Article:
“Any proposal must undergo the rigours of a full environmental impact assessment which would examine any possible positive or negative impacts on the environment, consisting of the environmental, social and economic aspects. Nothing must be done to disturb either the outstanding beauty or natural character of the area.

“While I welcome the confirmation that ‘shale gas’ is not the target and therefore hydraulic fracturing ‘fracking’ will not be the extraction technique, it is important to ensure that any development is in keeping with our environment. More research is required to ascertain the density of the off shore subsurface and its rock properties.

“It would appear most likely at this stage that an exploratory offshore target in the Rathlin Sound would be accessed from the onshore Ballycastle side with nothing visible above the sea surface. Exploratory drilling is expected to commence in the first quarter of 2014. Providence has engaged regularly with the Rathlin island community and I now expect this consultation to be extended to the Ballycastle side.

“I am keen supporter of the neighbouring tidal energy projects at Fair Head and Torr Head as a safe and environmentally friendly measure of providing energy.

“I look forward to Providence engaging in discussions with all relevant parties before embarking on any exploratory drilling programme,” said Cllr Cunningham.

Following the announcement that over half a billion barrels of oil could be retrieved from the Rathlin Basin, Independent councillor Padraig McShane suggested that if it was economically viable, little could be done to stop the resource being exploited.

He said: “Because of the vast profits associated with oil industries, companies seem to have an ability to ride through planning legislation and environment concerns seem to become a secondary consideration against the pursuit of multinational companies interests.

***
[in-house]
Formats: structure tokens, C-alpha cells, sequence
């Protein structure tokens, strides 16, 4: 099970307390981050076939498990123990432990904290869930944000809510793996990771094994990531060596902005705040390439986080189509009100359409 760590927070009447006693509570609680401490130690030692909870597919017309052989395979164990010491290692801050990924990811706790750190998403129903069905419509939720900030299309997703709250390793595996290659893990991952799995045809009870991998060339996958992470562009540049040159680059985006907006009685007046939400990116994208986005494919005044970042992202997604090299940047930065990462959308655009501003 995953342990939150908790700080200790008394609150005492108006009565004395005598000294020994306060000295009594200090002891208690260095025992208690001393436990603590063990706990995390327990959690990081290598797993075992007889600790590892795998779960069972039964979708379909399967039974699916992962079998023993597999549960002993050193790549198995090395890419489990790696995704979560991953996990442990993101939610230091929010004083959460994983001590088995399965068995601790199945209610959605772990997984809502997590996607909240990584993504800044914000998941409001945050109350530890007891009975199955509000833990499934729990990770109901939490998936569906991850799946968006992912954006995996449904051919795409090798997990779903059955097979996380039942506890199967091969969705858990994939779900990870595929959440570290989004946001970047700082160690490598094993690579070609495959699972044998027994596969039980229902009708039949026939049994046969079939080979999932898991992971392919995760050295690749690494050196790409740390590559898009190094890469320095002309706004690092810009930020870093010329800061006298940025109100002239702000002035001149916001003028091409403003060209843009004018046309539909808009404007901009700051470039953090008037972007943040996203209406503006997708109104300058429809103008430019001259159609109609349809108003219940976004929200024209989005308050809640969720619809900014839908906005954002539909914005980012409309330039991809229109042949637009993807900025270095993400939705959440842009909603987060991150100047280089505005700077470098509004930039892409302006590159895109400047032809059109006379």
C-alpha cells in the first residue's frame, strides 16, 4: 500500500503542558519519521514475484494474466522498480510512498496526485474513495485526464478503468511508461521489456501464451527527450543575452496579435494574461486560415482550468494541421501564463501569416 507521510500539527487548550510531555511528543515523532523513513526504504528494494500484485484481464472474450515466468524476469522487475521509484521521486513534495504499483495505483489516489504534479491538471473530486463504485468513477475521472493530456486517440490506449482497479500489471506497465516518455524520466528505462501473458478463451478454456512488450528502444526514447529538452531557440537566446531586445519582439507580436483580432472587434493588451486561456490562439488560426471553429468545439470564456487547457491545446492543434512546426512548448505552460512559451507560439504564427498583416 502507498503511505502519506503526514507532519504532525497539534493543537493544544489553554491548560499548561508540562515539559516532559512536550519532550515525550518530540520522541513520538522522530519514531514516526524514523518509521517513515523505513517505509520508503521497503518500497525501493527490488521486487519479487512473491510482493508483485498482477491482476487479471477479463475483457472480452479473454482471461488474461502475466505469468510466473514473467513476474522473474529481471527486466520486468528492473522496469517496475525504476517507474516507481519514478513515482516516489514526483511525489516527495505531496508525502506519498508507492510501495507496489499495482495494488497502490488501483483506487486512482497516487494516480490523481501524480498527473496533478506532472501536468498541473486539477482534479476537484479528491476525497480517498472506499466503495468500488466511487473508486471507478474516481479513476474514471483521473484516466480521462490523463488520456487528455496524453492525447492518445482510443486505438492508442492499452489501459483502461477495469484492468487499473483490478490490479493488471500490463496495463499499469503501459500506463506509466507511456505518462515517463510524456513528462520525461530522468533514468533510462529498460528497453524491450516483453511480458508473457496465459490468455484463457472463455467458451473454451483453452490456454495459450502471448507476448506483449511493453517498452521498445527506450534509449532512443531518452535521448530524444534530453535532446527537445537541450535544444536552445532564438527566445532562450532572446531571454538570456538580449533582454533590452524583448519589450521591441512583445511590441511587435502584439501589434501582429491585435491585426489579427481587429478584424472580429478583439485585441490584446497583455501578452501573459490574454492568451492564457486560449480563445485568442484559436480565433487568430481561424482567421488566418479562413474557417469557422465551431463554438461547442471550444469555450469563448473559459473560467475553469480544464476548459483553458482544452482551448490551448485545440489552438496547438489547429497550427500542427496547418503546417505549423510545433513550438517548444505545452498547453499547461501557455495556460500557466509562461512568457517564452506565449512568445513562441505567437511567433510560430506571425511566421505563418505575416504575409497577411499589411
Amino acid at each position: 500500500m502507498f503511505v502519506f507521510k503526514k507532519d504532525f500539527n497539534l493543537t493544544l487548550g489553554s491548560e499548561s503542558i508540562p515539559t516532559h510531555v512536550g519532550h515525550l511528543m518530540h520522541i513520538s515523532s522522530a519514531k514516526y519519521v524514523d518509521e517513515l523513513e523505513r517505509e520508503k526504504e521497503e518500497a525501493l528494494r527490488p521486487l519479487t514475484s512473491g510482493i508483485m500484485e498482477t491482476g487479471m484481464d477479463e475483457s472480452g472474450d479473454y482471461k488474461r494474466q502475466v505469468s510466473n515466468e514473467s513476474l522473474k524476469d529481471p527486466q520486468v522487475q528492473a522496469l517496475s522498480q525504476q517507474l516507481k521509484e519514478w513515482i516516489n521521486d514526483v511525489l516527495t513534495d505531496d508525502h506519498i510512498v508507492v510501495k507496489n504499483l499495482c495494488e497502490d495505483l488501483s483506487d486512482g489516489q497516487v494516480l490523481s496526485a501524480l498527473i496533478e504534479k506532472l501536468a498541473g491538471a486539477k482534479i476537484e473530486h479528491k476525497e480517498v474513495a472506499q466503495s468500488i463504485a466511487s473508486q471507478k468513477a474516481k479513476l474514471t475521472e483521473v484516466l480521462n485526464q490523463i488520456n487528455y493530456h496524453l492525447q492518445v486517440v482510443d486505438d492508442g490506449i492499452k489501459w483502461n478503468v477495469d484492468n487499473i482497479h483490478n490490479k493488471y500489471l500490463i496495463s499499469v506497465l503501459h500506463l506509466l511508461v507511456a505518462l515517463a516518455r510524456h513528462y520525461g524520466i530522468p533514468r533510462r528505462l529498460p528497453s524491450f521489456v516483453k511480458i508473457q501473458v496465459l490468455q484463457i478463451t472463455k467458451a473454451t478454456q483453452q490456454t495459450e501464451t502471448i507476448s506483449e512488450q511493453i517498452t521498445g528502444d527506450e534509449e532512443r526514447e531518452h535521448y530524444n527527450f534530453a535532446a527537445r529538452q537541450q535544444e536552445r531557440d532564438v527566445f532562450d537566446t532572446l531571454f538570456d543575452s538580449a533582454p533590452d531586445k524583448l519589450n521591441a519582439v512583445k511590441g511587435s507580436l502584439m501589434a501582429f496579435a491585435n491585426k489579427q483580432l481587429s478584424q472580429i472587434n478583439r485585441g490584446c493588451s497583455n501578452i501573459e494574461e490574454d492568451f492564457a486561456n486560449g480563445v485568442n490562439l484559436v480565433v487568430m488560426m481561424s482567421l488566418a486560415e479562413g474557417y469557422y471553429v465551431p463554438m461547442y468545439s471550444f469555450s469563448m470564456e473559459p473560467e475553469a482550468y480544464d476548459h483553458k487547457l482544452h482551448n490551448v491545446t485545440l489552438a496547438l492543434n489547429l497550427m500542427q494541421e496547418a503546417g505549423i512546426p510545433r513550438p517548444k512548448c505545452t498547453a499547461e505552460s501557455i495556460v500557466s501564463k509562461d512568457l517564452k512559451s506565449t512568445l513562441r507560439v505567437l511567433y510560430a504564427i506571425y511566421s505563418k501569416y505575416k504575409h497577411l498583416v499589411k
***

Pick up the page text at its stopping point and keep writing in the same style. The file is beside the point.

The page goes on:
“That being said the industry does enjoy models of ‘best practice’ around the globe. Our primary concern must centre around the protection of the natural environment. Of secondary and equal importance is those who reside here. An industry on this scale will bring enormous changes to the area but has real potential to bring similar sized benefits.”

The Councillor stated that given the nature of the discovery hydraulic fracturing would not be used to extract the commodity.

“It is too early to ever consider the possibility that a single barrel of oil will ever be extracted in the area but the protection of the natural surroundings must begin now. To that end the Council have already begun to sound out methods of industry practice that ensures environmental protection going forward.”

Ballycastle Sinn Féin councillor Cara McShane also commented on the oil exploration.

“I think it’s fair to say that this announcement has been met with optimism mixed with caution,” Cllr McShane said.

She added that people see this as being potentially beneficial in terms of job creation in the area but also are wary of any risk this sort of development may pose to the environment.

She added: “Sinn Féin wants to ensure that any such development benefits the area economically and the most common-sense approach is to weigh up any concrete proposals in terms of economic input against solid environmental guarantees when they come forward.”